The person who sold the home spent $65,000:00 for the clean up . We have one in Belleville that the oil company put 2oo galons of oil into the wrong home .
No tank the cost has approached $1,000,000:00 so do not miss an oil stain it can cost big Dollars .

I have heard it can cost $4,000:00 to get rid of one yard of oil soaked soil.
Roy Cooke


That’s a very good point Roy,I will allways look for and verify fill and vent pipes.Verify that a tank actually exists,and if not [old pipes, not connected] will reccomend that they are removed.



My father had an rental property with oil tank with a leak [small] and was fined $5K for less than a litre of oil spill going into storm drain.If the [Valdez]EXXON was fined by the litre like my father was,they would be broke today!


January 2003

Regulatory Bulletin

Fuel Oil Regulation

The following changes have been prepared in anticipation of the next edition of the CSA-B139, Installation Code for Oil Burning Equipment.

  • Section 6.4.7 and 6.4.8 of CSA-B139-00, “Installation Code for Oil Burning Equipment” are amended as follows:*

A tank shall be located so that the
(a) temperature of the oil in the tank will not exceed 38oC; and

(b) horizontal distance from the tank to the source of ignition on any fuel-fired appliance, other than a combustible-fuel-oil-driven internal combustion engine, shall not be less than 0.6m except when approved as part of an appliance or as permitted by Clause 6.4.8.

When the separation required by Clause 6.4.7(b) is impractical, the distance required may be reduced, provided that

(a)the tank is shielded from the thermal radiation from the source of ignition from any fuel-fired appliance or appliances by a permanent shield that has a fire resistance rating of at least 1 hour and is of sufficient length and height to hide the tank completely from the source of ignition,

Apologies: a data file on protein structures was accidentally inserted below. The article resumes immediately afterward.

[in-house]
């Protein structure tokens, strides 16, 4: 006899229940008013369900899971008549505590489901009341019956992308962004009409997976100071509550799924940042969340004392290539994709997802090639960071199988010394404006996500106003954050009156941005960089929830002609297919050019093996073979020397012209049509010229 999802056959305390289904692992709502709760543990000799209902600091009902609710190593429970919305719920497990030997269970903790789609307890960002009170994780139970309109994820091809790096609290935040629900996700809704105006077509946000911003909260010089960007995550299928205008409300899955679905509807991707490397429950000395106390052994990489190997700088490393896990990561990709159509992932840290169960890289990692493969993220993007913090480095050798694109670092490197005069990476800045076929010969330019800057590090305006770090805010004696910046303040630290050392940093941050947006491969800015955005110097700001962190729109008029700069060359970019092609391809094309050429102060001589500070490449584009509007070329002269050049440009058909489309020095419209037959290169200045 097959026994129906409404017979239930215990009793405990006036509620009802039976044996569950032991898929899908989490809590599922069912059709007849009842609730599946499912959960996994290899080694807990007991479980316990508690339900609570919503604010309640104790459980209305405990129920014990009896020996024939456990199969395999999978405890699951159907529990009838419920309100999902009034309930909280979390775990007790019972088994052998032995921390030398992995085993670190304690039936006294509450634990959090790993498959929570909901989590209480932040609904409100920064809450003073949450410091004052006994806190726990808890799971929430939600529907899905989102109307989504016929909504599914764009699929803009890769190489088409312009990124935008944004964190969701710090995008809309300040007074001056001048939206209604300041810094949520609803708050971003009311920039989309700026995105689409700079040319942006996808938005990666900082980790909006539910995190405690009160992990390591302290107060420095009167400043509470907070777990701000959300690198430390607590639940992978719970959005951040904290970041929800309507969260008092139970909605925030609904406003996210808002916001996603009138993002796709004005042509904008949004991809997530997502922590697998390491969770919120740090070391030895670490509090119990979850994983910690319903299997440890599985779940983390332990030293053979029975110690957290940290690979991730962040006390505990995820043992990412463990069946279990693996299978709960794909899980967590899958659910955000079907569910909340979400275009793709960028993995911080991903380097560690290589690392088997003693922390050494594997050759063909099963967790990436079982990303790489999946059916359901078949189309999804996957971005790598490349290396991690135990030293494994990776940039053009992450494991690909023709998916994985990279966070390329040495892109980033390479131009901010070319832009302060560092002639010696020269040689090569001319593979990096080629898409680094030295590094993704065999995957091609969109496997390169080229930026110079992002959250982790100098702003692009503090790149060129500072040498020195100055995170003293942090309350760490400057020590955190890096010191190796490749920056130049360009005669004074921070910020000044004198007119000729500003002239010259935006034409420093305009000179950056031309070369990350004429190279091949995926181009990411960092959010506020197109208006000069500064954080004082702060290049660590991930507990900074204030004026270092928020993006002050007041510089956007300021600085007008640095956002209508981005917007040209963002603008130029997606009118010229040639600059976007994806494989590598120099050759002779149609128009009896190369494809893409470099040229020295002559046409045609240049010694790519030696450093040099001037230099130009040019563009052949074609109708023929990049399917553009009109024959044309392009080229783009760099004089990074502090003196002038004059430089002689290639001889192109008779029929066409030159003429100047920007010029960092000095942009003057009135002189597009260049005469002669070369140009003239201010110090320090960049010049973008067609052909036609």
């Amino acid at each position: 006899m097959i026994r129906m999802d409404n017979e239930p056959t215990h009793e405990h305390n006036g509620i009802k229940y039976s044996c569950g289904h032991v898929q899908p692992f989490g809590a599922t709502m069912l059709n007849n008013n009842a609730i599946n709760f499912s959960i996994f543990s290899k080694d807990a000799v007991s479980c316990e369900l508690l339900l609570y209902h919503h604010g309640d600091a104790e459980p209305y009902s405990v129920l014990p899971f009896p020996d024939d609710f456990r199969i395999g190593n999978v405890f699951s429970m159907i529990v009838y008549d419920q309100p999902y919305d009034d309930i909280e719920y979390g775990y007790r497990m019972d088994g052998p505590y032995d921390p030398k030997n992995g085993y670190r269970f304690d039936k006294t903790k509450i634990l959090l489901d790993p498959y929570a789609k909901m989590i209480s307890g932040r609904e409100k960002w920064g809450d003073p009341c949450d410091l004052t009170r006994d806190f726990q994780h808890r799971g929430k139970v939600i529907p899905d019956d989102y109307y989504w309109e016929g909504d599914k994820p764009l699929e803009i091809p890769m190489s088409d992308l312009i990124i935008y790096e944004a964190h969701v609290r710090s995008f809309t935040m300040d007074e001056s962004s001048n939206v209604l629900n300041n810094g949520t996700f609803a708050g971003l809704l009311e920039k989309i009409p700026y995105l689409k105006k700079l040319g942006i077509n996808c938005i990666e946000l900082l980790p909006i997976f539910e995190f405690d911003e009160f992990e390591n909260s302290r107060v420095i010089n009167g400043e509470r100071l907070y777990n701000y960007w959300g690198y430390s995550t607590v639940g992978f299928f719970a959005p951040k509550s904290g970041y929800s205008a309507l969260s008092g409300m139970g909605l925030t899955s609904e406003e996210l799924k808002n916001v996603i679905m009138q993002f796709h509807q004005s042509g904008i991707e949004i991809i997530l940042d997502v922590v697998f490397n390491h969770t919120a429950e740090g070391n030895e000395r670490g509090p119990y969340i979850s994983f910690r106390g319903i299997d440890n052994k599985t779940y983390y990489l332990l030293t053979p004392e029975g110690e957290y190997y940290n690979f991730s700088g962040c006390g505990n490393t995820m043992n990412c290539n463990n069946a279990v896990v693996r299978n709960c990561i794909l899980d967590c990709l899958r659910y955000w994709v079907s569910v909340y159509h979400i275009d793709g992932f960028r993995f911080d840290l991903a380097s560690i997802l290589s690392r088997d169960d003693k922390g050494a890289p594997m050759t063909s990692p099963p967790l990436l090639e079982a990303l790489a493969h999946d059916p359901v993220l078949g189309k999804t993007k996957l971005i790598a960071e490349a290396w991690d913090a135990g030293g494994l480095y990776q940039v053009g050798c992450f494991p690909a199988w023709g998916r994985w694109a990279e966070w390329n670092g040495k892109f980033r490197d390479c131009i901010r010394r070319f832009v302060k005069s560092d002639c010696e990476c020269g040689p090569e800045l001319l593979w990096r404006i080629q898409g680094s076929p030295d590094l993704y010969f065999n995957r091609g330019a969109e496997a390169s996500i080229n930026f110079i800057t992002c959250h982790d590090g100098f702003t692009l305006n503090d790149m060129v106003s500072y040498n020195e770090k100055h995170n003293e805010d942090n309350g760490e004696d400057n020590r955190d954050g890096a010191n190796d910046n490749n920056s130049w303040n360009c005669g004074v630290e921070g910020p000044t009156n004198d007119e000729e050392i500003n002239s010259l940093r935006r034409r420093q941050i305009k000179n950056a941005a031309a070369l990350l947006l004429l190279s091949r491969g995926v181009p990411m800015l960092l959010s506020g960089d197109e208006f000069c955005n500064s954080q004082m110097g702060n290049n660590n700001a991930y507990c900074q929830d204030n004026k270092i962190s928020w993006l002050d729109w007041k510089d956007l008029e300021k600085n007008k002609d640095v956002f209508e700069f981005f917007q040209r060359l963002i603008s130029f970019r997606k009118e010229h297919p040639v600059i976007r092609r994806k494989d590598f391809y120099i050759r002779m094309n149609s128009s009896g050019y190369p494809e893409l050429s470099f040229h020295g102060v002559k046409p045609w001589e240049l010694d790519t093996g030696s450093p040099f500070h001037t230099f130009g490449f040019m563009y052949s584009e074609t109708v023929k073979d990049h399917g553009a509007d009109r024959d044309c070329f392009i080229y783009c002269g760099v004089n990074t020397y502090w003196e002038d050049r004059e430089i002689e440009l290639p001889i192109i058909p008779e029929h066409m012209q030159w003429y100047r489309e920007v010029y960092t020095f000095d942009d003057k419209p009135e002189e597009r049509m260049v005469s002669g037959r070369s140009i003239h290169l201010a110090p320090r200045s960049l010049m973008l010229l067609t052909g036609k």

(b)the necessary appliance clearances are maintained and the necessary clearances for tank inspection are maintained.

Section 6.4.9 is added to CSA-B139-00, “Installation Code for Oil Burning Equipment.”
Supply tanks shall be accessible after installation so that they can be inspected.
Single-wall, and double-wall supply tanks without interstitial monitoring shall be installed so that there is at least 450 mm (18 in) clearance along one side and one end of each tank.

Regulatory Bulletin – Fuel Oil
Page 2
January 2003
The end or side of a supply tank shall be at least 50 mm (2 in) from a wall.
When two supply tanks are installed side-by-side, the space between the two tanks shall be at least 100 mm (4 in).

This bulletin is effective immediately

APPROVED BY: (Original Signed on January 30, 2003)
John Wastle, P.Eng.

cc: COHA
Fuel Oil - RRG

Yes, there is a window in the bedroom.

The client back out of the deal,… and now I’m apparently a deal breaker! :roll:

Can’t win, if I don’t call it out, I get sued, if I do call it out then I’m a deal breaker. Go figure!


Did you get paid?Was the client happy that you found all defects?Did you give [in your opinion] a fair assessment of condition of building?

If your answer is yes to above questions you did your job as a professional. In my opinion you have nothing to worry about!


P.S. Don’t loose any sleep over it.


Thats why its important to include a client questionaire in your report. So the client can fill it out and send it to you telling you how good you were.
Then you take the questionaire and send it to the agent along with a covering note saying something to the affect… Rec’d this feedback from client in regards to the property inspection at 123 Any Street, “another happy client. When we look good you look good!” Thought you should know how happy the clients are with my service. Thank you for your referral.


Yes to all the above. I basically cannot control what the listing agent thinks so I definitely won’t loose sleep over it.


I do give a questionaire to my client but that is a good idea about sending to the agent.